Raining Rocks in Chickahominy Blast

Originally written by Carl White.

Road Construction Blast

On Monday, July 23, 1956, the Slattery Contracting Company was blasting rock near the Chickahominy section of Greenwich as part of the construction for Interstate 95. This was 600 yards away from the Armstrong Court Public Housing site. Unfortunately, when a 3,400 lb dynamite blast was triggered around 2 pm, it sent boulders and rocks skyward. It caused minor injuries to some children and adults and caused widespread property damage in the area.

Blast Injuries

Greenwich Time called this the worst blast in Greenwich’s history. Ten children and 3 adults were injured. Four police cars rushed the injured to Greenwich Hospital, where they were treated and released. Most of the children were under the age of 10 years. They had been outside playing near a shelter. The worst injury was suffered by Mr. John Franzetti of Old Field Point Road. He ended up with a fracture of the right ankle, right hip, and right leg. He had been sitting on a wall opposite 364 Hamilton Avenue when 2 rocks hit him. A 100-pound rock left a 4-foot gap in the wall where he had been sitting.

Personal Injuries

Mrs. Katherine Hines of 336 Hamilton Avenue received a head injury from the Chickahominy Blast when she attempted to dive under a truck. A 2-year-old fell off his bed, suffering a head injury, when a boulder smashed through the ceiling and landed on his bed. A 10-inch boulder ripped through the wall of an apartment, but no one was injured. A flying stone smashed through the screen of one woman’s television set! Historic photos indicate rock debris throughout the complex and along the street. There was potential for serious injury, and it’s amazing more people weren’t injured or killed.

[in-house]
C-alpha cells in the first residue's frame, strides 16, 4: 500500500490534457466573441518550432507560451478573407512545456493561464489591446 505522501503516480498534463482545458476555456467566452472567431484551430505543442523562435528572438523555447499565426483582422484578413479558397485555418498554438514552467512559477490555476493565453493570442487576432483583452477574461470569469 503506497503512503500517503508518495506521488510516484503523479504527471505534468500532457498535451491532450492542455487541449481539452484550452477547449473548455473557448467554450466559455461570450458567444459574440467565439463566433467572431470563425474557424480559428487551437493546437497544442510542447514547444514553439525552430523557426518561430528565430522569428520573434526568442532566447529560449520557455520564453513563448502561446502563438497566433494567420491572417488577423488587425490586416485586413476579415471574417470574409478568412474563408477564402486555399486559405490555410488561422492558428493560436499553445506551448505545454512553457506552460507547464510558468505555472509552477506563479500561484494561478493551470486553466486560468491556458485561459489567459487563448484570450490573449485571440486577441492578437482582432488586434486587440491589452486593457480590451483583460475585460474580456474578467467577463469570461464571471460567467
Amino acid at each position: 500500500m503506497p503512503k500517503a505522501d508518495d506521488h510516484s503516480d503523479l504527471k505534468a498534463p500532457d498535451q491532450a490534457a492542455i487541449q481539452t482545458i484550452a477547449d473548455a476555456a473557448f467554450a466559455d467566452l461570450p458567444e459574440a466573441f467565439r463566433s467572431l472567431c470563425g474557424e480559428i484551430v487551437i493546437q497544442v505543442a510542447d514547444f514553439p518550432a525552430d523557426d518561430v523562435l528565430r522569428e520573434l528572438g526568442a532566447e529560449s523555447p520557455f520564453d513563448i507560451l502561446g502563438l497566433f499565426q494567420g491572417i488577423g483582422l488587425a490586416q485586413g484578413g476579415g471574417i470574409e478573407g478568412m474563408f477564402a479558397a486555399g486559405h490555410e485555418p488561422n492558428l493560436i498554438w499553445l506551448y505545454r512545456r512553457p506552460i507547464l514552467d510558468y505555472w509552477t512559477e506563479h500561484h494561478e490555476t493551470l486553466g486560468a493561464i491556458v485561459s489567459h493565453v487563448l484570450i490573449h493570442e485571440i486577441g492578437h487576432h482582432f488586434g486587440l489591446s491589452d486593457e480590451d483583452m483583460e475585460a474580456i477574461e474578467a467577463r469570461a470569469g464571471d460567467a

Personal Property Injuries

Besides personal injury, there was also extensive damage to personal property. There were 20 holes in a nearby house. Fifty windows were smashed at Armstrong Court, as well as 20 picture windows in living rooms in apartments. Several vehicles received damage from rocks that pelted the rooves and bodies of the cars. Traffic had to be due to the stone on the roads. The New Haven Railroad said their power, signal, and communication lines were damaged by the rocks. Trains had to be delayed by 2 hours, and rocks had to be cleared off the tracks. Thousands of people were delayed. Normal service was resumed the next day (July 24) at 10 am.

Blast Aftermath

The Slattery Contracting Company sent 25 workers to Armstrong Court and environs to clean up all the stone and glass from the Chickahominy Blast. Workers loaded 2 trucks with rock, which was relocated. Some rocks were so big that it took six men to load them into the truck. A superintendent and 2 blasting foremen were arrested by the Greenwich Police. They were charged with failure to take proper precautions. Each was released on a $500 bond and was told to appear in Town Court on July 31. One of the blasting foremen explained that the blast was set to fire in a westerly direction. They didn’t know there was a seam or crevice in the granite that caused the stone to fly southwest. (The stone was a remnant of the Ritch Quarry. This bluestone was used in the Brooklyn Bridge.) One-hundred-thirty-four holes had been drilled 21 feet into the stone for the dynamite.

Safety Precautions

The State Highway Department met with the Slattery Construction Company and Peter Mitchell Construction Company in New Haven to discuss the incident. Slattery agreed to have an expert from the Dupont Explosive Company on hand for future demolition. Other safety procedures were discussed and implemented. As long as proper safety measures are taken, there should never be a reoccurrence of this type of accident again like the Chickahominy Blast of 1956.

Workman covering the former trolley tracks along Hamilton Avenue using an asphalt paver. Similar to the Chickahominy Blast.


Greenwich Time: Dynamite Blast Injures 3 Adults and 10 Children; Southwest Connecticut Newspapers, Stamford CT; July 24, 1956, Page 1.


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